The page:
A little more than two weeks after assuming office, Argentinian President Javier Milei on Wednesday presented his most extensive reform bill to Congress aimed at deregulating South America’s second-largest economy.
The 351-page bill includes 664 articles aimed at deregulating and modifying laws pertaining to several sectors, including labor, commercial, real estate, aeronautics, and health. According to Milei, the omnibus bill contains two-thirds of all of his reform proposals.
“Argentina is immersed in a serious and deep economic, financial, fiscal, social, pension, security, defense, tariff, energy, health and social crisis without precedent, which affects all levels of society and the very functioning of the State,” the bill states.
These crises were caused by “an innumerable number of restrictions on the exercise of constitutional rights, especially those of trading, working, and exercising lawful industry,” the bill continues, adding that these restrictions “severely limit competition” and “artificially distort prices” while “burdening the real income of citizens.” Reason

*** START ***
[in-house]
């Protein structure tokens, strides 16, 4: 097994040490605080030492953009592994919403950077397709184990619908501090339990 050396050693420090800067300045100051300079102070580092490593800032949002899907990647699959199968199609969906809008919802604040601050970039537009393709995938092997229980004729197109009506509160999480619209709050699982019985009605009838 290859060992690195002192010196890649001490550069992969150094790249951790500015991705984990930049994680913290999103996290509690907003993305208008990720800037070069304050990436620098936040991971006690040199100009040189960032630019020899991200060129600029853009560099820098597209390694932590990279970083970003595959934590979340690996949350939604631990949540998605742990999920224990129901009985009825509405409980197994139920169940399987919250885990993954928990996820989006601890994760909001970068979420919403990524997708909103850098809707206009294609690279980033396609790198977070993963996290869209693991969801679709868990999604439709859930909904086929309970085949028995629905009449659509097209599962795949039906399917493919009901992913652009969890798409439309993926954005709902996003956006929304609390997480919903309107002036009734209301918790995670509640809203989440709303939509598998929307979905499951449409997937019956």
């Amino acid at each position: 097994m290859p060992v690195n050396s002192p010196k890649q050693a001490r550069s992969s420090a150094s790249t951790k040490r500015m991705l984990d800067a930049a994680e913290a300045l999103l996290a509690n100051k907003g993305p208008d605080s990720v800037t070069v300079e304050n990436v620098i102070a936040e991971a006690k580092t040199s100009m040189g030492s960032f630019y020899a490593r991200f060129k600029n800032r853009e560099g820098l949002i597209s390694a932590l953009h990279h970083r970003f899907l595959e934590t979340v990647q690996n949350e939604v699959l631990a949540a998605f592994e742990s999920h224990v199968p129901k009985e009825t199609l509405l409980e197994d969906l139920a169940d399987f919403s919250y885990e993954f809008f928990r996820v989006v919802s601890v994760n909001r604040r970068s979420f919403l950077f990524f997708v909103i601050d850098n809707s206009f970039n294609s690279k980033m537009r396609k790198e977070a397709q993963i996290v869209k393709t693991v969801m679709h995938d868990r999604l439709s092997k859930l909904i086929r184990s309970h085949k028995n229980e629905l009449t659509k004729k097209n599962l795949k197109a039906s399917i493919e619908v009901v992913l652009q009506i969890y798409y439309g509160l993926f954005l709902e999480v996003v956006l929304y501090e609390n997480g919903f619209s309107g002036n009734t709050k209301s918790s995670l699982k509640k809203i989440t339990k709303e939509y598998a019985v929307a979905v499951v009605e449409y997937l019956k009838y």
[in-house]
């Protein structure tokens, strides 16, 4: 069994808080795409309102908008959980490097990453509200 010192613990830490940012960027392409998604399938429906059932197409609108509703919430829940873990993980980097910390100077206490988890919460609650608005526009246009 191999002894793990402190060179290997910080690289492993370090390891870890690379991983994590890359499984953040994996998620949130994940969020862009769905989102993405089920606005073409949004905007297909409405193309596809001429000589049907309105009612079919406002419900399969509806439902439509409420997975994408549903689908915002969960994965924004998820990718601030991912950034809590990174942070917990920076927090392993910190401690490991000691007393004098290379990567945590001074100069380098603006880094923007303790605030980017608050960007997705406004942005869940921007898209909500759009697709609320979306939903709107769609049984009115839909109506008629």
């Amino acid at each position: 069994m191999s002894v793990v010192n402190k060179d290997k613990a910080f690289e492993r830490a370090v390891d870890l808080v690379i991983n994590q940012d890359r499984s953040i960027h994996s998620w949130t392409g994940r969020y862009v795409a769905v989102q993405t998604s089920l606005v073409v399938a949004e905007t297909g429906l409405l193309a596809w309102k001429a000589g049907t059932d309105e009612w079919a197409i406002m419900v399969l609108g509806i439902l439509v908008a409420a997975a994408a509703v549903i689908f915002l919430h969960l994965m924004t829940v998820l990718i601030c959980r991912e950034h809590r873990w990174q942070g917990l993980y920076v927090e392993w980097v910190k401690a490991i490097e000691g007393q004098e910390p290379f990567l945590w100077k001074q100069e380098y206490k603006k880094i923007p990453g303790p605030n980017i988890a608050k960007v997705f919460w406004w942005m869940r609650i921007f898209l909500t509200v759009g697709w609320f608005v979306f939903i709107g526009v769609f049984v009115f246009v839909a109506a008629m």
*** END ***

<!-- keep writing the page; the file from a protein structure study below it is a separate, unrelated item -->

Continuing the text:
18 days ago, President Javier Milei was inaugurated in Argentina. Since then:— End Wokeness (@EndWokeness) December 28, 2023
-Eliminated 12 out of 21 cabinet posts
-Firing 5,000 government employees
-Ending 380k government regulations
-Banned woke language in the military
-Bill to affirm the right to self-defense
-Bill to… pic.twitter.com/Pwx2grdZx6
Alongside massive cuts in bureaucratic overreach and a slap in the face to far-left “woke” liberals Milei is seeking to extinguish decades of government intervention in the nation’s oil industry by unshackling crude exports and leaving local fuel prices at the whim of market forces. Argentina has massive shale beds. When their bounty comes to market it could shake oil prices everywhere.
The free-market provisions in his bill seek to replace rules from the 1960s that prioritize ensuring affordable fuel supplies at home. Those rules, which give refiners the right to first refusal on export cargoes and let the government meddle in crude and gasoline pricing, have in recent years held back the vast shale patch known as Vaca Muerta — Spanish for dead cow.